anta project 2006-2011

A Happy Belated Fifth Anniversary.... Everyone.

Five years ago this past May, at the precise moment I attached a contact microphone to The Nogales Wall while being scrutinized by armed U.S. Border Patrol agents, I’d no idea what would happen next.

Would I be arrested?

Would I be fined?

Would I be shot?

This was 2006 after all.

As wars raged in Afghanistan and Iraq, national immigration paranoia was being fed by a steady drumbeat of fear and loathing.

It was a time when improvised explosive devices or IEDs were regularly in the news and the idea of hooking a strange looking device to a border wall in a de-facto militarized zone for the sole purpose of playing it with a cello bow could easily be construed as something more dangerous than it was.

Built in the early 1990’s, the wall in Nogales was already decrepit by the time I played it, and just as I'd suspected, it was resplendent in sounds from both Mexico and the United States.

In the aural space of this wall, there was no border, only sound.

 new nogales wall panorama

Since that time I've watched miles of new wall spread across the Arizona / Sonora border as fever-born plans to seal in the country have been realized.

Unlike the wall I played in Nogales, these new walls were not knee-jerk creations. Rather they were methodically planned, monolithically designed, and uniformly constructed.

Over the past five years thousands of men, women and children are known to have died in the surrounding deserts as they've walked around or attempted  to scale these structures. How many additional "unknown" deaths have are yet to be discovered is anybodies guess.

In addition to the human toll, havoc has also been wrought upon the vast and mostly untouched Sonoran landscape as desert, grasslands and riparian areas were plowed under with little, if any, environmental consideration or review.

As the walls went up, free flowing waterways were trampled or clogged with sediment, migrating species lost the international routes they'd long depended upon for survival, and the beautiful  “silence” of the desert was overrun with a steady mix of thumping helicopters, rumbling off-road vehicles and droning generators.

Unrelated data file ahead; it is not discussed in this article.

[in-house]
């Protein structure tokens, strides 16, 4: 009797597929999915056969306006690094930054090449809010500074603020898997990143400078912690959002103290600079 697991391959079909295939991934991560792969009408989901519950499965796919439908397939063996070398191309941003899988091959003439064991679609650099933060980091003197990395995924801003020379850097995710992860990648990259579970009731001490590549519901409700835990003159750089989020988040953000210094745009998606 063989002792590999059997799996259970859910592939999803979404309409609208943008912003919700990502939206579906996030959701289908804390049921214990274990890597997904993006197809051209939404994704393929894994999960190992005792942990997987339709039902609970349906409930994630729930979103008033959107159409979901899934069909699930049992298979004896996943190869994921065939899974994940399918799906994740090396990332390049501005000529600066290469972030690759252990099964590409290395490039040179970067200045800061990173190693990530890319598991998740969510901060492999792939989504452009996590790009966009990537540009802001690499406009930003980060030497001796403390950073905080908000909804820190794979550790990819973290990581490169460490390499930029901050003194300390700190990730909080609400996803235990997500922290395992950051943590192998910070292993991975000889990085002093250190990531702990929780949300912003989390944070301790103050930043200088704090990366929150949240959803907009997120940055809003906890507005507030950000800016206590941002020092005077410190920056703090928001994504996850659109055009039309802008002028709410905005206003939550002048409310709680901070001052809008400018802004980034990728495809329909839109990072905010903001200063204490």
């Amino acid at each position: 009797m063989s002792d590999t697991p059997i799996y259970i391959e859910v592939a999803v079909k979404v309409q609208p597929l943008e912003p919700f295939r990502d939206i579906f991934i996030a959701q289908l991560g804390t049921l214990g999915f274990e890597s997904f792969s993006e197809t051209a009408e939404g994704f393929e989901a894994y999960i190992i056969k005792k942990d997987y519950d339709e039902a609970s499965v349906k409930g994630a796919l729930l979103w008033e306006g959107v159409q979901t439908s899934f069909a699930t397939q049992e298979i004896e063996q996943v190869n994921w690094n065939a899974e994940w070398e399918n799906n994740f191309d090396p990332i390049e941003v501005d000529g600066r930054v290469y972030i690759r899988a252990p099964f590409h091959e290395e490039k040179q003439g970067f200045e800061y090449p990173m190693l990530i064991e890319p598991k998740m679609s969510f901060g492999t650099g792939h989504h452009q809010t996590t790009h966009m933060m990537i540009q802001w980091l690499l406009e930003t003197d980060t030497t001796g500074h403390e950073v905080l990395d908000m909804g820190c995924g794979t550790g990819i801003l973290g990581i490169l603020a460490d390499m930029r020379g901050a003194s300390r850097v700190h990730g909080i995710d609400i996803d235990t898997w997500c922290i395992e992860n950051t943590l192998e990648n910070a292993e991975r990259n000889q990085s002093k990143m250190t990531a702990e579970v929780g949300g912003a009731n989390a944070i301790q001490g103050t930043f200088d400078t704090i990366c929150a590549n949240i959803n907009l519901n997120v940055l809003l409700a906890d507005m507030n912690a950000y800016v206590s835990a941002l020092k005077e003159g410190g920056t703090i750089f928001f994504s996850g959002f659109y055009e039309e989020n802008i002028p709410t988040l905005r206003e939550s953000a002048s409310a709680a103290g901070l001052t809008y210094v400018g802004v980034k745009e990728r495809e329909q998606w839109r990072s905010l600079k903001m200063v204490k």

While I wish it were otherwise, today this environmental havoc is actually accelerating .

Throughout these changes I’ve tried to record it all, using the borderlands as a sonic pallet for numerous works.

Since 2006 I’ve collected hundreds of hours of audio during my time playing and listening to The Sonoran Desert.

Some works, such as Droneland Security are simple field recordings. Others, such as The Anta Project, are highly processed , manipulated and decidedly electric.

This duality I believe is equally representative of the borderlands current diversity, where nature and technology blend.

Five years later, as I look back at the legacy of The Anta Project I find a world where playing walls is not as strange as it was in 2006.

Today, literally thousands, if not millions of people --- okay, I agree that is a bit grandiose --- from around the globe know about The Anta Project and www.sonicanta.com

It was never my intention to be the only person doing this, and over the years it has been my honor to bring musicians, poets, journalists, artists, students and people from all walks of life to the wall for playing sessions.


Over the summer, the U.S. Army Corps of Engineers, tore down the old Nogales Wall and built a new one nearly twice as high, topped with spikes, and built from slurry-filled, square-shaped bollard-type pipes.

Regardless of which side you are on, standing before this wall creates the sensation of being imprisoned.

The new wall is an ugly, dull sounding affair built to last for a couple of decades or at least until a good monsoon storm washes it away.

And in entropy lies hope.

Besides, the way things are going economically, there may come a day when spending billions of dollars to stop busboys, gardeners and house keepers from entering the country is less important then funding education for children and healthcare for all.

With construction recently completed, I’ve begun testing the new Nogales Wall’s sonic properties.

Acoustically it is inferior to the old wall, but I have been surprised to find sections that are interesting to play and present many new possibilities.

As with any new instrument, the new Nogales Wall will take some breaking in but I am pleased to report, after just a few scant months, the extreme desert weather is already tuning the wall nicely.

I’ve also built a set of custom mics which self-attach to the relatively smooth surface of the poles and amplify the vibrations well.

What the next five years will bring is a mystery, but no matter what may be, I'm sure it will be worth hearing.

 Stay tuned and thanks for listening.

wall or fence


And finally… in celebration of The Anta Project's Fifth Anniversary, for a limited time only, I am offering a signed and numbered run of three photographic prints --- full frame / 8 X1 0/ matt finish --- for the price of printing and mailing.

This is a discount of roughly 50 percent per print depending on your shipping location (Prints will be sold elsewhere for $40 -$50 each).

Contact me directly about this offer for details and be sure to indicate which prints (as seen on this page in sequential order) you are interested in:

1.  The Anta Project 2006-2011

2.  New Nogales Wall Panorama

3.  Wall or Fence?

 4.  Wall or Instrument? (Image on the splash page).